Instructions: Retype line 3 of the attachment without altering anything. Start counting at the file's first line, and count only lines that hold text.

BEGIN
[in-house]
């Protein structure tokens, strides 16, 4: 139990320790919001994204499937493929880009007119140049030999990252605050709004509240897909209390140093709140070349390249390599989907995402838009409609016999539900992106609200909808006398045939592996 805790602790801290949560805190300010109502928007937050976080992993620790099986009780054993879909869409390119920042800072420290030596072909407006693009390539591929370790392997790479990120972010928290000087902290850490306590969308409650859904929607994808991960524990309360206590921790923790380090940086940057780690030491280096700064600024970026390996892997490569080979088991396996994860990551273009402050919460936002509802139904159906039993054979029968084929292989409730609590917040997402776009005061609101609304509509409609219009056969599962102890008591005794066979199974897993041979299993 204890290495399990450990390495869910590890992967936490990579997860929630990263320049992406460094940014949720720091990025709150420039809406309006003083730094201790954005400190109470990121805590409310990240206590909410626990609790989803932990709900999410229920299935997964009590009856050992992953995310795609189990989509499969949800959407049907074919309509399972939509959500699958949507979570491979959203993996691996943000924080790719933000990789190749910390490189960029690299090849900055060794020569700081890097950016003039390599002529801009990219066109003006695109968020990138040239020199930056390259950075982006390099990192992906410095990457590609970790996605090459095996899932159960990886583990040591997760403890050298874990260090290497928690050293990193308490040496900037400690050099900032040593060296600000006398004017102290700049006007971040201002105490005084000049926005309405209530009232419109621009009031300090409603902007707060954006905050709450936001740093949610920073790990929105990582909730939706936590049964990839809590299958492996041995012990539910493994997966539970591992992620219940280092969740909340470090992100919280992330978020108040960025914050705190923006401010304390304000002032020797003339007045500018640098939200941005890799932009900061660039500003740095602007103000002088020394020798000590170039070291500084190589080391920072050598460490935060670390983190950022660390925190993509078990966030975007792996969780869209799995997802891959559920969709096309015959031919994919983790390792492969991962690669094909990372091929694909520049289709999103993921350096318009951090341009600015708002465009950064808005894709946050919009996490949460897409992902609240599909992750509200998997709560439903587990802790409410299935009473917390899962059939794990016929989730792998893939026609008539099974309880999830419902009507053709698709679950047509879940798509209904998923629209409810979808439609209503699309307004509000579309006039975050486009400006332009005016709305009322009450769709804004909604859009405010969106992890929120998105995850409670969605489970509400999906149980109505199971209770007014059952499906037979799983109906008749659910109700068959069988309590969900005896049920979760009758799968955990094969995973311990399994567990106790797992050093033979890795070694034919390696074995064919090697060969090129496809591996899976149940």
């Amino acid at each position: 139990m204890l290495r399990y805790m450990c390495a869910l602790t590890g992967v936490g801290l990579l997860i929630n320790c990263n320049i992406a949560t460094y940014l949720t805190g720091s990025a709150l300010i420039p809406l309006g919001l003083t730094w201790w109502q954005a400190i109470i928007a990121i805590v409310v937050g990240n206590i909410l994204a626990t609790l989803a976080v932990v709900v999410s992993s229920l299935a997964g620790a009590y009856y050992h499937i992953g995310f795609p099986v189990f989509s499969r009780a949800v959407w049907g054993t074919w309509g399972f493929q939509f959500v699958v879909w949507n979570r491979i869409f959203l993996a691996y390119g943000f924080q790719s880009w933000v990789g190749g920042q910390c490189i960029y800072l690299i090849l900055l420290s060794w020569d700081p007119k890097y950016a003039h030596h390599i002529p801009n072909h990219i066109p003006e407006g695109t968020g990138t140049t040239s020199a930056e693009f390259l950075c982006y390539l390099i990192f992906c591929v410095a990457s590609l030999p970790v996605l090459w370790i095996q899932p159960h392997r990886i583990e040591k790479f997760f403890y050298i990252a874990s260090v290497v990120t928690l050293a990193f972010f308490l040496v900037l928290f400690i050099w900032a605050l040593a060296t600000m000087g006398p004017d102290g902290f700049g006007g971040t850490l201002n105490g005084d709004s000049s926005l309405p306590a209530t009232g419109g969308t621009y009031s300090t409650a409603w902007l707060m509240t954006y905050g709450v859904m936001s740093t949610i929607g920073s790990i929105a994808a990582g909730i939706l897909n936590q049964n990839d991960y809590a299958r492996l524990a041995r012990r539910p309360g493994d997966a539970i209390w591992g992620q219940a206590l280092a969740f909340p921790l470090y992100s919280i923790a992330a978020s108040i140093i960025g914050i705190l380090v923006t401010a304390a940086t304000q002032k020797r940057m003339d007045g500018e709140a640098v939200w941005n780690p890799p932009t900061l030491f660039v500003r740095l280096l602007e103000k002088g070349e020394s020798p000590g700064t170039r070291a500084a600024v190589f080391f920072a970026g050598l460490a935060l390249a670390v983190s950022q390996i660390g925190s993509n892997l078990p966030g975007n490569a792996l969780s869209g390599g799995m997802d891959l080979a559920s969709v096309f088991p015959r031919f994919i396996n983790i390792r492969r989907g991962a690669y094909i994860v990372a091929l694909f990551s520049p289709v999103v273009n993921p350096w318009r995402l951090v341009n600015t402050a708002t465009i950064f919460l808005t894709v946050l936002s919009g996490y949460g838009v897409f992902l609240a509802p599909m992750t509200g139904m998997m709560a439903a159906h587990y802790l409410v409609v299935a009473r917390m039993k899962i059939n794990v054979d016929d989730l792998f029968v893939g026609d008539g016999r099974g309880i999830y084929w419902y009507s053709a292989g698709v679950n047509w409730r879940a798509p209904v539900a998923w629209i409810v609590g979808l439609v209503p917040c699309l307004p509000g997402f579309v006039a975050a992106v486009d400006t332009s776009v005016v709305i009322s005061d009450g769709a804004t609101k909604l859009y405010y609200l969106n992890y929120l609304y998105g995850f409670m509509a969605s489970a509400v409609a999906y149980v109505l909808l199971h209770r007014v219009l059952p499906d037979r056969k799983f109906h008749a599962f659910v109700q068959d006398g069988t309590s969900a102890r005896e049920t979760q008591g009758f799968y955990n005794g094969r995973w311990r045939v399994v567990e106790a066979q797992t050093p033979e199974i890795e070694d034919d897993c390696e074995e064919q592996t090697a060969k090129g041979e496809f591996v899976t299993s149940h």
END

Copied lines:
């Amino acid at each position: 139990m204890l290495r399990y805790m450990c390495a869910l602790t590890g992967v936490g801290l990579l997860i929630n320790c990263n320049i992406a949560t460094y940014l949720t805190g720091s990025a709150l300010i420039p809406l309006g919001l003083t730094w201790w109502q954005a400190i109470i928007a990121i805590v409310v937050g990240n206590i909410l994204a626990t609790l989803a976080v932990v709900v999410s992993s229920l299935a997964g620790a009590y009856y050992h499937i992953g995310f795609p099986v189990f989509s499969r009780a949800v959407w049907g054993t074919w309509g399972f493929q939509f959500v699958v879909w949507n979570r491979i869409f959203l993996a691996y390119g943000f924080q790719s880009w933000v990789g190749g920042q910390c490189i960029y800072l690299i090849l900055l420290s060794w020569d700081p007119k890097y950016a003039h030596h390599i002529p801009n072909h990219i066109p003006e407006g695109t968020g990138t140049t040239s020199a930056e693009f390259l950075c982006y390539l390099i990192f992906c591929v410095a990457s590609l030999p970790v996605l090459w370790i095996q899932p159960h392997r990886i583990e040591k790479f997760f403890y050298i990252a874990s260090v290497v990120t928690l050293a990193f972010f308490l040496v900037l928290f400690i050099w900032a605050l040593a060296t600000m000087g006398p004017d102290g902290f700049g006007g971040t850490l201002n105490g005084d709004s000049s926005l309405p306590a209530t009232g419109g969308t621009y009031s300090t409650a409603w902007l707060m509240t954006y905050g709450v859904m936001s740093t949610i929607g920073s790990i929105a994808a990582g909730i939706l897909n936590q049964n990839d991960y809590a299958r492996l524990a041995r012990r539910p309360g493994d997966a539970i209390w591992g992620q219940a206590l280092a969740f909340p921790l470090y992100s919280i923790a992330a978020s108040i140093i960025g914050i705190l380090v923006t401010a304390a940086t304000q002032k020797r940057m003339d007045g500018e709140a640098v939200w941005n780690p890799p932009t900061l030491f660039v500003r740095l280096l602007e103000k002088g070349e020394s020798p000590g700064t170039r070291a500084a600024v190589f080391f920072a970026g050598l460490a935060l390249a670390v983190s950022q390996i660390g925190s993509n892997l078990p966030g975007n490569a792996l969780s869209g390599g799995m997802d891959l080979a559920s969709v096309f088991p015959r031919f994919i396996n983790i390792r492969r989907g991962a690669y094909i994860v990372a091929l694909f990551s520049p289709v999103v273009n993921p350096w318009r995402l951090v341009n600015t402050a708002t465009i950064f919460l808005t894709v946050l936002s919009g996490y949460g838009v897409f992902l609240a509802p599909m992750t509200g139904m998997m709560a439903a159906h587990y802790l409410v409609v299935a009473r917390m039993k899962i059939n794990v054979d016929d989730l792998f029968v893939g026609d008539g016999r099974g309880i999830y084929w419902y009507s053709a292989g698709v679950n047509w409730r879940a798509p209904v539900a998923w629209i409810v609590g979808l439609v209503p917040c699309l307004p509000g997402f579309v006039a975050a992106v486009d400006t332009s776009v005016v709305i009322s005061d009450g769709a804004t609101k909604l859009y405010y609200l969106n992890y929120l609304y998105g995850f409670m509509a969605s489970a509400v409609a999906y149980v109505l909808l199971h209770r007014v219009l059952p499906d037979r056969k799983f109906h008749a599962f659910v109700q068959d006398g069988t309590s969900a102890r005896e049920t979760q008591g009758f799968y955990n005794g094969r995973w311990r045939v399994v567990e106790a066979q797992t050093p033979e199974i890795e070694d034919d897993c390696e074995e064919q592996t090697a060969k090129g041979e496809f591996v899976t299993s149940h």